A Short History of IFAS-Research’s Logo


Did you know? The IFAS-Research logo represents a bull inspired by one of the famous rock paintings that San hunter-gatherers have made in Southern Africa. The San, considered to be the first inhabitants of the region, created tens of thousands of rock engravings and paintings over a period of four thousand years.

This is the case, among other examples, in the Maloti-Drakensberg National Park, classified in 2000 as a UNESCO World Heritage Site for its exceptional natural landscapes, but also for the exceptional richness of the rock art that it houses in nearly 690 sites.

The rock art of the Maloti-Drakensberg Park is the largest and most concentrated group of rock paintings in Africa south of the Sahara and is outstanding both in quality and diversity of subject.

Present on rocks and in caves, the monochrome or polychrome San rock paintings represent both men and animals, geometric forms and hybrid beings. They bear witness to the traditions and beliefs of the San communities.

Learn more about San rock art on the website of the African Rock Art Digital Archive and discover more than 270,000 digital images of San paintings and engravings:


Discover two scientific partners of IFAS-Research, who work in the field of rock art:

  • Origins Center, which contains magnificent collections of rock art.
  • RARI (Rock Art Research Institute) and its research projects in southern Africa.

To learn more about the art of the hunter-gatherers of southern Africa, browse the IFAS-Research magazine: Lesedi #23 “The rock art of the hunter-gatherers“.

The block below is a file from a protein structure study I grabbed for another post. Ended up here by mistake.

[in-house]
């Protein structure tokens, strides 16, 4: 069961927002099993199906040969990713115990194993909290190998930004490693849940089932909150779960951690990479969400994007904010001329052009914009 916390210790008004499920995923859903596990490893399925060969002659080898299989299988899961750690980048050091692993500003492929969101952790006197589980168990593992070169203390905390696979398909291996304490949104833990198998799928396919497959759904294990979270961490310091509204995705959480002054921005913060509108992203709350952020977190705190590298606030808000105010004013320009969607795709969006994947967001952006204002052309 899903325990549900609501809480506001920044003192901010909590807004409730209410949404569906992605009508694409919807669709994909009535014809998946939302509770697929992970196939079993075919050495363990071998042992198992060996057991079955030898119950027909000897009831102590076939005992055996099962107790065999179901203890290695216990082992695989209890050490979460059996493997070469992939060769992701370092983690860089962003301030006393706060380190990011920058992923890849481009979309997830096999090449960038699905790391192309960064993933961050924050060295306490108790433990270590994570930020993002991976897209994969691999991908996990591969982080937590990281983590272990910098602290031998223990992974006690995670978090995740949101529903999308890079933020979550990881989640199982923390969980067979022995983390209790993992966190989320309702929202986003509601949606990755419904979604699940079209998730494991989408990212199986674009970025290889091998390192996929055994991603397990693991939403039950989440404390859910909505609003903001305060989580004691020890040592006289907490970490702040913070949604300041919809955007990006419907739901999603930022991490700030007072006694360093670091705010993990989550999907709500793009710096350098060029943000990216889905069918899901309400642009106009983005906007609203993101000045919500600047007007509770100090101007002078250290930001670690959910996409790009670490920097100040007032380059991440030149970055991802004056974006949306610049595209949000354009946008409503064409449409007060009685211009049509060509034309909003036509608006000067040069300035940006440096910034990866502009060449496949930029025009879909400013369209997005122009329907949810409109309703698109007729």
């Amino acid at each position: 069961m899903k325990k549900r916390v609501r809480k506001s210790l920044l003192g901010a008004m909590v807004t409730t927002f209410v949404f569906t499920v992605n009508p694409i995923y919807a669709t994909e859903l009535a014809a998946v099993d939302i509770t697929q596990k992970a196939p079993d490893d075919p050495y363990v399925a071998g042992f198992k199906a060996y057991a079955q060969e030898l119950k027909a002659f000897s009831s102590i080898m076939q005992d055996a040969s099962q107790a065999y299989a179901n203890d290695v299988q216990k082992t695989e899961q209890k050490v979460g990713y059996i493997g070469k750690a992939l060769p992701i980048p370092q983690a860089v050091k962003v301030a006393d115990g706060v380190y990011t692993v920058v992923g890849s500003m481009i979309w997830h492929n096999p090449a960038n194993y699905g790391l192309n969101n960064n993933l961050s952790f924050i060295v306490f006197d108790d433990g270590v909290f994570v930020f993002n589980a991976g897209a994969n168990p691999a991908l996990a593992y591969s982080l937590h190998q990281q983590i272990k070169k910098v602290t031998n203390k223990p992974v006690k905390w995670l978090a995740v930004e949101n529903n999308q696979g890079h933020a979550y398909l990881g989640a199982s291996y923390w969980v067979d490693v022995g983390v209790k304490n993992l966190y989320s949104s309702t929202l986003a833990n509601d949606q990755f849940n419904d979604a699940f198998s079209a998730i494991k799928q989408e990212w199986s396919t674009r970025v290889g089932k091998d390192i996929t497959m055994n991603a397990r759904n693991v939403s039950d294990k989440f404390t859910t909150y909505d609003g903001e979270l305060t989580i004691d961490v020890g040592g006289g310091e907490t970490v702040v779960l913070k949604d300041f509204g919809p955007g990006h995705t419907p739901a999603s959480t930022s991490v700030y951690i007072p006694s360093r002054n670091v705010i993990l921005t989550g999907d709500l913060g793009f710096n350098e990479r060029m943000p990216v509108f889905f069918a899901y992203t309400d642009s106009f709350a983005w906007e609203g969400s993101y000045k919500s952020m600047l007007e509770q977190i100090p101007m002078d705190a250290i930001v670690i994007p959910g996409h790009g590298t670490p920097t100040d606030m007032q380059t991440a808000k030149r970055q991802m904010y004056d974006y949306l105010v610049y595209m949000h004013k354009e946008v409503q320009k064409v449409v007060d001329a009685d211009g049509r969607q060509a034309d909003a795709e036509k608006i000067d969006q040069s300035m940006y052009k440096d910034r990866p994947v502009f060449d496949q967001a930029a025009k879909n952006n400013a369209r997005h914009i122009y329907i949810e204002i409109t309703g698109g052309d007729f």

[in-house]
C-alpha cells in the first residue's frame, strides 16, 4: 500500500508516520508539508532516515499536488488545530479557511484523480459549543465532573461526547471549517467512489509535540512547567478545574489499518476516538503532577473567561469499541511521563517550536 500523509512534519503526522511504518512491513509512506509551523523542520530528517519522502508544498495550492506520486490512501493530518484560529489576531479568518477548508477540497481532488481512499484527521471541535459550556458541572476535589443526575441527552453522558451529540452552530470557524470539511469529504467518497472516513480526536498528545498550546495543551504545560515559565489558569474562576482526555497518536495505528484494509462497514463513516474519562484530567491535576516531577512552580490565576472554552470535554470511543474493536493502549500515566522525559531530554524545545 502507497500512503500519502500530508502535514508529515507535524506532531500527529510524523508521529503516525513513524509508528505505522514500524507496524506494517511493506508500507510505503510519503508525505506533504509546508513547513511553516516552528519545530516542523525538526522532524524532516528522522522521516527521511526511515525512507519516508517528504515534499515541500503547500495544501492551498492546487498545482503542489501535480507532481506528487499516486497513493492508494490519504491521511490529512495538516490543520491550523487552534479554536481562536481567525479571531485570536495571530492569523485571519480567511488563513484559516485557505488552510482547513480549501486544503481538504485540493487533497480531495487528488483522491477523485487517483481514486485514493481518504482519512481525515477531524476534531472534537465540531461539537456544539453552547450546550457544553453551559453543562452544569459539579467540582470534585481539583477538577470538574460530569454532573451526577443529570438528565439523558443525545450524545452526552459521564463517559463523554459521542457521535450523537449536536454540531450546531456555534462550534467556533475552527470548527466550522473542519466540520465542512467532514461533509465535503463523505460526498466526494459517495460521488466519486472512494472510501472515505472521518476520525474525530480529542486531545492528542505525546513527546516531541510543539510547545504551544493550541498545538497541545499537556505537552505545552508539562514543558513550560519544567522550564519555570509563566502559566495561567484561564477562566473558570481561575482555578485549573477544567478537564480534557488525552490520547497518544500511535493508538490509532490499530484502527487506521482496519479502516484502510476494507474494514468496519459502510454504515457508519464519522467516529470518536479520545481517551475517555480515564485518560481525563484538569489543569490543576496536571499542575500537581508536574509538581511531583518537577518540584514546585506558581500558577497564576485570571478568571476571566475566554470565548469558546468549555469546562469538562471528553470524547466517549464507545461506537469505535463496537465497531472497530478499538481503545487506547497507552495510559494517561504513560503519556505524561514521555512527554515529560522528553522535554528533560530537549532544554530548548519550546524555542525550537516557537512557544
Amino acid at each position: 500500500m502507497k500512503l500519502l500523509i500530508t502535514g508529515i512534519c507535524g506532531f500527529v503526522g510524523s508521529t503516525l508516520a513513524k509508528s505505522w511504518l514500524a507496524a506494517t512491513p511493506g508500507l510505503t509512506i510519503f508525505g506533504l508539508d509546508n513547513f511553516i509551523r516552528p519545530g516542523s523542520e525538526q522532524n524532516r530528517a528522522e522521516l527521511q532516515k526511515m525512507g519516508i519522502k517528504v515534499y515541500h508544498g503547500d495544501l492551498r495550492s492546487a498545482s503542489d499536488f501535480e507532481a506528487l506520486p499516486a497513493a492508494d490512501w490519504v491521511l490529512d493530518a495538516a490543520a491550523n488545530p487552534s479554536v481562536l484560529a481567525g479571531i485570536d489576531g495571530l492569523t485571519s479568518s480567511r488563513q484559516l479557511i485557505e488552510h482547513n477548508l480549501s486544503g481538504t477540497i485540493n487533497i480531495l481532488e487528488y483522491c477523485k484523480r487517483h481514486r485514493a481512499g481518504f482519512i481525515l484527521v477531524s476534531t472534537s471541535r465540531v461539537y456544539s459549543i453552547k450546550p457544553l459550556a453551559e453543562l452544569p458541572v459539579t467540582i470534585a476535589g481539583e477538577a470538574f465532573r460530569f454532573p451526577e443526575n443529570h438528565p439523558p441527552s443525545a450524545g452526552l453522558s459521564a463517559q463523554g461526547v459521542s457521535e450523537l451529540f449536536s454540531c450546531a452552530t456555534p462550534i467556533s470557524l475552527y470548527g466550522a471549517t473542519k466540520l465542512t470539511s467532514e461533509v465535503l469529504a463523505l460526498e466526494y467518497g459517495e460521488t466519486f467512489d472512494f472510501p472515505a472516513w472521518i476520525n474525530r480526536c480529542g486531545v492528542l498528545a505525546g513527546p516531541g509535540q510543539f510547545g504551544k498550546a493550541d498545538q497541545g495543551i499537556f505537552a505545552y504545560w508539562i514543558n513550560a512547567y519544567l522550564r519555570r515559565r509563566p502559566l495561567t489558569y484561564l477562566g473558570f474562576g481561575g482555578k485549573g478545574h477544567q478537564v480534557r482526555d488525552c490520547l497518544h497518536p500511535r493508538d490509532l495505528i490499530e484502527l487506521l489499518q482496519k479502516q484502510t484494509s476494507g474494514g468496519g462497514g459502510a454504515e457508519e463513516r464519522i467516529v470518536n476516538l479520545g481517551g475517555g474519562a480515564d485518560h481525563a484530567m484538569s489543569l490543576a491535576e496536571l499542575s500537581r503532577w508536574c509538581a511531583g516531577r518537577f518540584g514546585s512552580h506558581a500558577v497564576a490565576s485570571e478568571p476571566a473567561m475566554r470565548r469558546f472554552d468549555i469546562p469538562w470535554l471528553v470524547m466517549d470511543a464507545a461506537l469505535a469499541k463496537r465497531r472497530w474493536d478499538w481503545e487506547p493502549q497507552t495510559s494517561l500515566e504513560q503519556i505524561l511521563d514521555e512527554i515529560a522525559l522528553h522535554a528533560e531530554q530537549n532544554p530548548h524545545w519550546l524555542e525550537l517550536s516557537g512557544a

Le saviez-vous ? Le logo de l’IFAS-Recherche représente un taureau inspiré d’une des célèbres peintures rupestres que les chasseurs-cueilleurs San ont réalisées en Afrique australe. Les San, considérés comme les premiers habitants de la région, ont créé durant quatre mille ans des dizaines de milliers de gravures et peintures rupestres.

C’est le cas, entre autres exemples, dans le parc national du Maloti-Drakensberg, classé en 2000 au patrimoine mondial de l’UNESCO pour ses paysages naturels exceptionnels, mais aussi pour l’exceptionnelle richesse de l’art rupestre qu’il abrite dans près de 690 sites.

« L’art rupestre du Parc Maloti-Drakensberg constitue le groupe le plus important et le plus dense de peintures rupestres d’Afrique subsaharienne et il est remarquable par sa qualité comme par la diversité de ses sujets »

Présentes sur des rochers et dans des grottes, les peintures rupestres monochromes ou polychromes représentent tant des hommes que des animaux, des formes géométriques et des êtres hybrides. Elles témoignent des traditions et des croyances des groupes San.

Apprenez-en davantage sur les peintures San sur le site de l’African Rock Art Digital Archive et découvrez plus de 270 000 images numérisées :


Découvrez également deux partenaires scientifiques de l’IFAS-Recherche qui travaillent dans le domaine de l’art rupestre :

  • ­Origins Center, qui renferme de magnifiques collections d’art rupestre.
  • Le RARI (Rock Art Research Institute) et ses projets en Afrique australe.

Pour en savoir plus sur l’art des chasseurs-cueilleurs d’Afrique australe, parcourez le numéro 23 de la revue de l’IFAS-Recherche : Lesedi #23 « L’art rupestre des chasseurs-collecteurs ».

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